The incident highlights a number of important issues for those who employ social media in support of a brand. First, social media is a conversation, and as with any conversation, listening is as important as talking. Second, social media is continuous. While real-time tracking and response may not always be necessary, near real-time response, i.e. same day, is critical to swaying opinions and preventing situations from escalating. Lastly, any “problem or controversy” is also an opportunity for a brand to get its message out. To illustrate, let’s take another example from Scott’s week.
On Sunday, November 22, Robert Scoble posted Why I love the US auto industry, which suggested many strategies for innovation and image improvement across American auto manufacturers. Scott responded to Robert’s points within hours of the blog post. A conversation between countless thousands emerged in several places on the web. Here are a few snatches of that conversation:
Robert Scoble Says:
November 22nd, 2008 at 2:31 pm
… I think it is VERY cool that you took time out on a Saturday to
answer my blog, by the way. That demonstrates you are listening to
the marketplace conversation in a new way.
dsilverman: @Scobleizer and it’s also interesting that @scottmonty
started following me right after i tweeted you about his comment. v.cool.
ScottMonty: I’m in the supermarket, debating @timoreilly on Twitter. Bizarre.
randyholloway: Like the debate between @ScottMonty of Ford
and @timoreilly. My gut says that Tim has it right.
snowdeal: watching @ScottMonty, head of social media at ford, and @timoreilly
debate on twitter. fascinating on several levels. http://bit.ly/6YkY
I had asked Scott how he prepares and responds to critical statements from highly individual influential people such as Robert Scoble, who has more than 43,000 followers on Twitter.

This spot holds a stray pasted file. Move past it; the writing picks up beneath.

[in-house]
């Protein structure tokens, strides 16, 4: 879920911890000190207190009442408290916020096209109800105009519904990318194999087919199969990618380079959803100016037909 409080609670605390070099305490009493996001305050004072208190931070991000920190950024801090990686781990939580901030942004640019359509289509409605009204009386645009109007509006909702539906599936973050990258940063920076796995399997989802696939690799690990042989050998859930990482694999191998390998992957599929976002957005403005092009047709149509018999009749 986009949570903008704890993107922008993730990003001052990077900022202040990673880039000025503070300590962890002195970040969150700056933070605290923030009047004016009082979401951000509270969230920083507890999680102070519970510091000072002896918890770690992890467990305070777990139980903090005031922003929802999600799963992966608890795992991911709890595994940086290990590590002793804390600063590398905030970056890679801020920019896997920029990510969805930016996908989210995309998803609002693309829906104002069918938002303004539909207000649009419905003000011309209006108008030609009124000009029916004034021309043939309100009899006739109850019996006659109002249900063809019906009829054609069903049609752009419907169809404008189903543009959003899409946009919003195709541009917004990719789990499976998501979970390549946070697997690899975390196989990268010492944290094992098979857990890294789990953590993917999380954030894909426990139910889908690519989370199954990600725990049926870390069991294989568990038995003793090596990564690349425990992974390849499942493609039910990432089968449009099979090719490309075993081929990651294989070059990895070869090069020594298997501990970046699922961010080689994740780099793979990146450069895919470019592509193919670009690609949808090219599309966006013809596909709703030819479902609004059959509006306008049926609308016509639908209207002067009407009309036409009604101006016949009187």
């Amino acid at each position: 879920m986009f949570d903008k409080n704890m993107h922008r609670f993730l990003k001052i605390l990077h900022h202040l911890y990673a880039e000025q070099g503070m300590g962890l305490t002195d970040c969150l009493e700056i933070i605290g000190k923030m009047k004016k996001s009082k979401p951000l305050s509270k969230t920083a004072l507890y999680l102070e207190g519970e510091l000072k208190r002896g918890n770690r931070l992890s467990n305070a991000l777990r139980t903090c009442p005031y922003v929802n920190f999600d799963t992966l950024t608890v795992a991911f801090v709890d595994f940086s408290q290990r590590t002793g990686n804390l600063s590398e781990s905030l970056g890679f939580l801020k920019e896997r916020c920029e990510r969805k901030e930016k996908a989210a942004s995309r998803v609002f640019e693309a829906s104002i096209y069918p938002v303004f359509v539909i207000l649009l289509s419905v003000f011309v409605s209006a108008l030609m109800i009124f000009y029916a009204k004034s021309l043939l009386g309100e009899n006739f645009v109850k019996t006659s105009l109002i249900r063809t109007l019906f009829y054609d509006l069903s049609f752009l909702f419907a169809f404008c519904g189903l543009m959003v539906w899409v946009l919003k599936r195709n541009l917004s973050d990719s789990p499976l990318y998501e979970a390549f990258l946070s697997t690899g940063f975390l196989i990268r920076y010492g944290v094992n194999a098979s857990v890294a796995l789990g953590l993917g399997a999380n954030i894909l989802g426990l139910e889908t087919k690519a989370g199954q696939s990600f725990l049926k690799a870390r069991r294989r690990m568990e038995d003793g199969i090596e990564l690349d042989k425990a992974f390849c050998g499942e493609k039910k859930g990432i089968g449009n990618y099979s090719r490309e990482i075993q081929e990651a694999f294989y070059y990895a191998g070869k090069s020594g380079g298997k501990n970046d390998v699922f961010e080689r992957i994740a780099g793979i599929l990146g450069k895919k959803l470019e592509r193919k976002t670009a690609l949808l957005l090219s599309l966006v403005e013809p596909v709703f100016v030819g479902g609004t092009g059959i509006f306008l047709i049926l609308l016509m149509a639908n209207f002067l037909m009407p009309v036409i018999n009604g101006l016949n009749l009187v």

Me: “You recently lent Robert Scoble a Ford Flex with Microsoft Sync. We know that Robert has a huge following, is influential and blunt, and that amongst his followers are many who are predisposed to dislike anything Microsoft. Later, he ended up telling you Ford Flex was the ‘wrong car for the future.’”
Scott: “All we wanted to do was put the technology in [Robert] Scoble’s hands so he could check it out. We were less interested in his opinions of vehicles as much as we were about his perspective on the technology. Anytime you do that with a blogger, all you can do is provide them with information. Ultimately they’re going to make up their own mind and bring their own opinion to the matter and you just have to be prepared for it. It’s an opportunity to educate.”
Later in that conversation, Scott discussed his mission relative to Ford. “Ford’s goal is to create affordable, fuel-efficient vehicles. My job is to get that message out to customers and potential customers. I seek as many opportunities as possible to get that message out. I’m humanizing the brand.”
As the voice of Ford on Twitter, Scott takes a direct approach. He replies tactfully to tweets that he believes contain misinformation about Ford as well as retweets messages that cast the brand in a more favorable light.
Scott has already amassed a lengthy collection of favorite tweets resulting from his efforts. More impressively, earlier this week he was credited with single-handledly averting a PR disaster for Ford. Scott’s success is proof that not only does an effective social media program allow marketers to connect with consumers, it can also serve as an early-warning system for brand or product issues.
- Why I love Twitter; O’Reilly Radar, 11.29.08
- ScottMonty Twitter profile
- FordDriveOne Twitter profile
- FordMustang Twitter profile
- FordTrucks Twitter profile
- FordDriveGreen Twitter profile
- zappos Twitter profile
- SouthwestAir Twitter profile
- Zappos & Southwest get direct engagement; Logic+Emotion, 4.12.08
- GMblogs Twitter profile
- GM FastLane Blog
- cbarger Twitter profile
- AdamDenison Twitter profile
- Leaping Forward: The 2010 Mustang Premieres; Ford Motor Company Global Auto Shows, 11.19.08
- TweetStats for ScottMonty
- Google Alerts
- Twitter Search
- Motrin ad a pain for Johnson & Johnson; UPI.com, 11.19.08
- Why I love the US auto industry; Scobleizer, 11.22.08
- Scott Monty’s Favorites; Twitter
- PR disaster: Ford suing the only people who still care about Ford cars; Voltage Blog, 12.10.08